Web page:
For those of you who don't know me. Hello, my name is Ryland. I'm an engineer/product manager working for Binaris (a startup) in the Bay area.
About a month and a half ago, my company was going through some significant changes. We launched an effort to get feedback about a new idea I was pushing through the company. As part of this effort, I had to create some content (blog, video) and then subsequently evangelize that content across social media.
Not wanting to lose momentum that the work event had given me, I decided it was the right time to start working on my social presence.
Most people who know me also know that I'm not a fan of social media. I really believe that current platforms are designed to manipulate and hook users, instead of encouraging genuine social interactions. Although I feel very strongly about this, I also strive to be a pragmatic person. And since social media is such a key aspect of modern day business, I knew that I had to get with the program.
Until about a month ago I was completely off social media. I had a Facebook account in high school, but it's been mostly deactivated for the last 6 years. I do use Reddit constantly, but mostly as an informational tool, not for social interaction. I originally created my twitter account two years ago, but until ~1.5 months ago, I had only 40 followers (entirely made up of personal friends) and I hadn't tweeted (anything at all) since making the account originally. Here is my non-activity from April of this year.
After doing some research, I decided that twitter was the best bet for establishing myself. Even though I didn't understand the culture or the platform, I believed Twitter had the strongest demographics relevant to me (tech and lifestyle). I started by following a number of top influencers and quickly started to learn what type of content works well on Twitter.
From May 15 to May 30, I gained ~600 followers purely through tweeting arbitrary thoughts, posting joke tweets and replying to interesting content on my feed. Having done my research, I knew that hashtags were critical for tweet visibility, so I used them generously. During this time my average tweet was doing pretty decently, but the content wasn't represenative of "me".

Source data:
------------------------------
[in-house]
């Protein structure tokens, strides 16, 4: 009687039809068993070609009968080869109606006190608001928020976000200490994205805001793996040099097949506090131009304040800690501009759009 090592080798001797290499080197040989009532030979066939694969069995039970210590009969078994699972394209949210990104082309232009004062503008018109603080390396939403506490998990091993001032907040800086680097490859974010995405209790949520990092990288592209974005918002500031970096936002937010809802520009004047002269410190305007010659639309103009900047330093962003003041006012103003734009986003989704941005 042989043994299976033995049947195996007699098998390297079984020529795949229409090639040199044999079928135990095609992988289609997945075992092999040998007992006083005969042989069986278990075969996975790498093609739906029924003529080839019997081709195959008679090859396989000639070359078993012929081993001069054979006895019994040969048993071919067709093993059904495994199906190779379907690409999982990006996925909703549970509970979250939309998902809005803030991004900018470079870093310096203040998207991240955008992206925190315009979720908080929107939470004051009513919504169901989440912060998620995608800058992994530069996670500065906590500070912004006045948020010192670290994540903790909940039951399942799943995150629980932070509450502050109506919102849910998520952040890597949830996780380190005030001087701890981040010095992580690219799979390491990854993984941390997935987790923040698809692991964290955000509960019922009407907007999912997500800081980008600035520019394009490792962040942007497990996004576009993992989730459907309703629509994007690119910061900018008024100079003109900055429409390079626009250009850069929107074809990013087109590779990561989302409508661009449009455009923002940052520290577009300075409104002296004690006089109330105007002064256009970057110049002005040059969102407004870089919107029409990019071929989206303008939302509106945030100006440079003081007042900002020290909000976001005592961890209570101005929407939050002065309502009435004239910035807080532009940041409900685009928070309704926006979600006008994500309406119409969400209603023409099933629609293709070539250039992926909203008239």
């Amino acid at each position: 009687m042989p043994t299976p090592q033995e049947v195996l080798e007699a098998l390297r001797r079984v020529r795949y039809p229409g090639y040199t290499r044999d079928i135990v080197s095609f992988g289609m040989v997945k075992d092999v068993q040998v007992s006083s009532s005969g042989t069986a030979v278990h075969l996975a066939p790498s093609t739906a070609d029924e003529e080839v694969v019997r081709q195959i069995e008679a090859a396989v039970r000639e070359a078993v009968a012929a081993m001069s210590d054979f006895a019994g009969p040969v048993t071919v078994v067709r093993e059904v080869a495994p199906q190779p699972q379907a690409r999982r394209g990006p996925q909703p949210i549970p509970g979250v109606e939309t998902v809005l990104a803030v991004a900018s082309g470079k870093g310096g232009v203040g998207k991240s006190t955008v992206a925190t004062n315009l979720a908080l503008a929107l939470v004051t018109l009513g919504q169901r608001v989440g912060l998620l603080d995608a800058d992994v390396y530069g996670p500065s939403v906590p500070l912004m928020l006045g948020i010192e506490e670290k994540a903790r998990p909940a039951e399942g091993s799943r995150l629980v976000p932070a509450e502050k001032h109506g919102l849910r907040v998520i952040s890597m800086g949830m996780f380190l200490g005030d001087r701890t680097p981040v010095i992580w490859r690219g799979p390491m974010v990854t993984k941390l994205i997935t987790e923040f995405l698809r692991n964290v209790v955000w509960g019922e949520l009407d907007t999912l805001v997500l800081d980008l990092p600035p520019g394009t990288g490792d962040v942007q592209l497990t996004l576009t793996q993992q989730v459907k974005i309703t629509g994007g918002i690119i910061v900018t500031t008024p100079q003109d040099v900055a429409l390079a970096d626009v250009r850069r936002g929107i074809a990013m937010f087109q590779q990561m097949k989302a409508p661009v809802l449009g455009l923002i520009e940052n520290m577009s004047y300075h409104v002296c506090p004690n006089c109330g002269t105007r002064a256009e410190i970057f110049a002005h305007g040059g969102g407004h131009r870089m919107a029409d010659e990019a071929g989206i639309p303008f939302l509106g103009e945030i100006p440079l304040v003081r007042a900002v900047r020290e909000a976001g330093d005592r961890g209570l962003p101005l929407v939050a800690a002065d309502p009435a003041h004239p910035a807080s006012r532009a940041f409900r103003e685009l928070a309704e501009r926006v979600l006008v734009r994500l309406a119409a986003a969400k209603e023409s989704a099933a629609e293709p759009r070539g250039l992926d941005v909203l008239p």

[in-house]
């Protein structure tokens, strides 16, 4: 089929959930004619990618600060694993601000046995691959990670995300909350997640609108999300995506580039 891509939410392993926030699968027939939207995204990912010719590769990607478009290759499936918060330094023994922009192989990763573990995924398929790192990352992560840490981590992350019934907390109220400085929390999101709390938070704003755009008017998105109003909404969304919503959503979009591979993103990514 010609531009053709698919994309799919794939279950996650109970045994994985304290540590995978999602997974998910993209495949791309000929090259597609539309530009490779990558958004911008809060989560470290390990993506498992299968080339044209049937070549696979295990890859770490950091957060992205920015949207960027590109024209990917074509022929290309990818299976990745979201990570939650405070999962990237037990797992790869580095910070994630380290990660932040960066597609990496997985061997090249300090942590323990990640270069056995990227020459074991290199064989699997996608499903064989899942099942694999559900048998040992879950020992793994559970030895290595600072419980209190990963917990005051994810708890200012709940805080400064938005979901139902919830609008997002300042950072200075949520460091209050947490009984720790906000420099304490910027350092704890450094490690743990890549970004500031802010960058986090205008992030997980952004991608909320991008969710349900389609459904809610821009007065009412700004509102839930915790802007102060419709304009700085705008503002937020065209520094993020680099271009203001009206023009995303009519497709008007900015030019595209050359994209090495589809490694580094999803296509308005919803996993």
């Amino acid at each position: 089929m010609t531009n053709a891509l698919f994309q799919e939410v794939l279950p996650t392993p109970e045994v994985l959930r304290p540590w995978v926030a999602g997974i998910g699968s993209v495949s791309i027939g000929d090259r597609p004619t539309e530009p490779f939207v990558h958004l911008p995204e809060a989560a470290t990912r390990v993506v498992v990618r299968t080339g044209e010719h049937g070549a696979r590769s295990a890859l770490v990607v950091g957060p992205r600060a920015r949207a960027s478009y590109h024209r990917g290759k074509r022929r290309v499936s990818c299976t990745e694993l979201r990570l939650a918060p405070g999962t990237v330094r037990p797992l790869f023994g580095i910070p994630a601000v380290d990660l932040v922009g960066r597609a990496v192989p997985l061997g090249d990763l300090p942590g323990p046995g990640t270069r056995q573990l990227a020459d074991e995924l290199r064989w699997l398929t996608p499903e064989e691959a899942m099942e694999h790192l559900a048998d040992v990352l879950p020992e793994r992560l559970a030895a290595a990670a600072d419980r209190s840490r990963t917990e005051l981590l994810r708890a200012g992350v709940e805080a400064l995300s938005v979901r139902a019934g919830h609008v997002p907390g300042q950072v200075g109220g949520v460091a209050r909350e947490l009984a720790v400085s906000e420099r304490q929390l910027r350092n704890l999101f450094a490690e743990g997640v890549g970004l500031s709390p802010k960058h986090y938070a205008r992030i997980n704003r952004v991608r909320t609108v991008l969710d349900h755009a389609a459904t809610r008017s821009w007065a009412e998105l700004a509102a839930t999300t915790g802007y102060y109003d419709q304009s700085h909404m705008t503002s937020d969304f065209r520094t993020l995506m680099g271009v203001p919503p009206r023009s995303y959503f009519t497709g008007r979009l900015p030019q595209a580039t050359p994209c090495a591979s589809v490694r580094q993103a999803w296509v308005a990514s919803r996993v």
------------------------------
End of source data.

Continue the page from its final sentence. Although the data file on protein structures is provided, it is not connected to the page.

My most successful tweet of May
Towards the end of May I started to realize that although people were following me, I wasn't establishing any credibility. If you're relatively unknown on Twitter, establishing credibility is incredibly difficult. I strongly believe that this aspect of twitter contributes to the incredible toxicity of the platform and really hurts meaningful discourse. Trying to stay pragmatic, I looked for other avenues I might use to expedite my growth.
Based on my observations from Twitter, I hypothesized that creating an open-source project was a pretty reliable way to get traction. Many social media tech influencers were creators of popular open-source projects, giving them both technical credibility and an already involved audience that was likely to follow them outside of Github.
I had been working on a personal project for a few months, and it was something that I was eager to share with others. I realized that it would be very difficult to spread the word through Twitter alone, and that a blog post seemed like a more appropriate medium. I'm very comfortable with webdev, so I spent a day or two building a blog using Gridsome.
I then moved onto cleaning up my code and writing the accompanying blog post. I really believed in the value of the project (it's something I had already been using every day), so I decided that I would do everything I could to make it visible. When everything was ready, I published the project to Github and started posting the corresponding blog post everywhere I could.
Someone gave me platinum on /r/vim
MyOS Reddit posts
During my quest to post MyOS across the internet, I heard about a newer, community-driven content platform, Dev.to. I liked what I saw after an initial visit, and decided to cross post my blog there too.